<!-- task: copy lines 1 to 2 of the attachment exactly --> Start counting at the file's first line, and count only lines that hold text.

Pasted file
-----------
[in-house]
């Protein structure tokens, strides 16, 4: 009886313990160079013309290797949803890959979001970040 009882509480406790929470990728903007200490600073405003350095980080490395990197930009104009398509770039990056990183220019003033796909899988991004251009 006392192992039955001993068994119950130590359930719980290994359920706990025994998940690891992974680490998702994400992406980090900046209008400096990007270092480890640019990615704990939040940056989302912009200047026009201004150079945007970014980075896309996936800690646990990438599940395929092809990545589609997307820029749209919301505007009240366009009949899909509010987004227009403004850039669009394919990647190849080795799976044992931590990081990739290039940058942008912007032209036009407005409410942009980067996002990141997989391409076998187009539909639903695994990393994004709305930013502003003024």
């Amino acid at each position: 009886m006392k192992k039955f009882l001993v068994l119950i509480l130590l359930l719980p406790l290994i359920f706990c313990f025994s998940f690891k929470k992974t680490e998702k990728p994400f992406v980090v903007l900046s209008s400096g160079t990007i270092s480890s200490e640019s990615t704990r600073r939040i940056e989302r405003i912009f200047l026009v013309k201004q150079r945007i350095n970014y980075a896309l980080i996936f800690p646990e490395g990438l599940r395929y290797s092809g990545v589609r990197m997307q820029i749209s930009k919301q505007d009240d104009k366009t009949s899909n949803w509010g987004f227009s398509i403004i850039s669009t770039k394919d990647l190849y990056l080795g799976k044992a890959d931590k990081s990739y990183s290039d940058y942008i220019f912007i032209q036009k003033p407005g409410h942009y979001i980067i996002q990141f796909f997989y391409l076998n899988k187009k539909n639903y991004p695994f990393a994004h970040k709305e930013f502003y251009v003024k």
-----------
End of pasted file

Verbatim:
[in-house]
């Protein structure tokens, strides 16, 4: 009886313990160079013309290797949803890959979001970040 009882509480406790929470990728903007200490600073405003350095980080490395990197930009104009398509770039990056990183220019003033796909899988991004251009 006392192992039955001993068994119950130590359930719980290994359920706990025994998940690891992974680490998702994400992406980090900046209008400096990007270092480890640019990615704990939040940056989302912009200047026009201004150079945007970014980075896309996936800690646990990438599940395929092809990545589609997307820029749209919301505007009240366009009949899909509010987004227009403004850039669009394919990647190849080795799976044992931590990081990739290039940058942008912007032209036009407005409410942009980067996002990141997989391409076998187009539909639903695994990393994004709305930013502003003024």